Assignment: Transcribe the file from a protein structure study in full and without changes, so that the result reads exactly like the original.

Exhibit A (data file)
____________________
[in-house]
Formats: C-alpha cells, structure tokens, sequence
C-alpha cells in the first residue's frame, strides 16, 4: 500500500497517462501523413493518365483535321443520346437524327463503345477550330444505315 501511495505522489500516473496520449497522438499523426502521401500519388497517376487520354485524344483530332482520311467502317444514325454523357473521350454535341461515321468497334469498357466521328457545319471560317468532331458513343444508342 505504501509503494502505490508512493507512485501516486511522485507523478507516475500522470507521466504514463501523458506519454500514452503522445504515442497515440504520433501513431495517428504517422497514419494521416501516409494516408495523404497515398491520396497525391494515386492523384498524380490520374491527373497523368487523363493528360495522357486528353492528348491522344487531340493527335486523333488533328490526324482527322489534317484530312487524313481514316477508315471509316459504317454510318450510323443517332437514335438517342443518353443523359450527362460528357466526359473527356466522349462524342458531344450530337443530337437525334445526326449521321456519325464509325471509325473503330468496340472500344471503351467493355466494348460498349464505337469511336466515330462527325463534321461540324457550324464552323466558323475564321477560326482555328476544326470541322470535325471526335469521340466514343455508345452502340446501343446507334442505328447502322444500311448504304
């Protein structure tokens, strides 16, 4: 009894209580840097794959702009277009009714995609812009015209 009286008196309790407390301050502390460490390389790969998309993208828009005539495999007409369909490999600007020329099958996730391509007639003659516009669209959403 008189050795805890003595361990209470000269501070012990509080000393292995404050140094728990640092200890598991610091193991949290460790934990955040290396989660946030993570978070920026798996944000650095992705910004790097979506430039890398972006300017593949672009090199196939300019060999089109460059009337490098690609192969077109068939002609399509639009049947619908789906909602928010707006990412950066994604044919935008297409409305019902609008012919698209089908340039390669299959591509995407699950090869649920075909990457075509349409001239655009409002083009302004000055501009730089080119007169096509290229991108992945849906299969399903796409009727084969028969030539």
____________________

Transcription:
[in-house]
Formats: C-alpha cells, structure tokens, sequence
C-alpha cells in the first residue's frame, strides 16, 4: 500500500497517462501523413493518365483535321443520346437524327463503345477550330444505315 501511495505522489500516473496520449497522438499523426502521401500519388497517376487520354485524344483530332482520311467502317444514325454523357473521350454535341461515321468497334469498357466521328457545319471560317468532331458513343444508342 505504501509503494502505490508512493507512485501516486511522485507523478507516475500522470507521466504514463501523458506519454500514452503522445504515442497515440504520433501513431495517428504517422497514419494521416501516409494516408495523404497515398491520396497525391494515386492523384498524380490520374491527373497523368487523363493528360495522357486528353492528348491522344487531340493527335486523333488533328490526324482527322489534317484530312487524313481514316477508315471509316459504317454510318450510323443517332437514335438517342443518353443523359450527362460528357466526359473527356466522349462524342458531344450530337443530337437525334445526326449521321456519325464509325471509325473503330468496340472500344471503351467493355466494348460498349464505337469511336466515330462527325463534321461540324457550324464552323466558323475564321477560326482555328476544326470541322470535325471526335469521340466514343455508345452502340446501343446507334442505328447502322444500311448504304
């Protein structure tokens, strides 16, 4: 009894209580840097794959702009277009009714995609812009015209 009286008196309790407390301050502390460490390389790969998309993208828009005539495999007409369909490999600007020329099958996730391509007639003659516009669209959403 008189050795805890003595361990209470000269501070012990509080000393292995404050140094728990640092200890598991610091193991949290460790934990955040290396989660946030993570978070920026798996944000650095992705910004790097979506430039890398972006300017593949672009090199196939300019060999089109460059009337490098690609192969077109068939002609399509639009049947619908789906909602928010707006990412950066994604044919935008297409409305019902609008012919698209089908340039390669299959591509995407699950090869649920075909990457075509349409001239655009409002083009302004000055501009730089080119007169096509290229991108992945849906299969399903796409009727084969028969030539």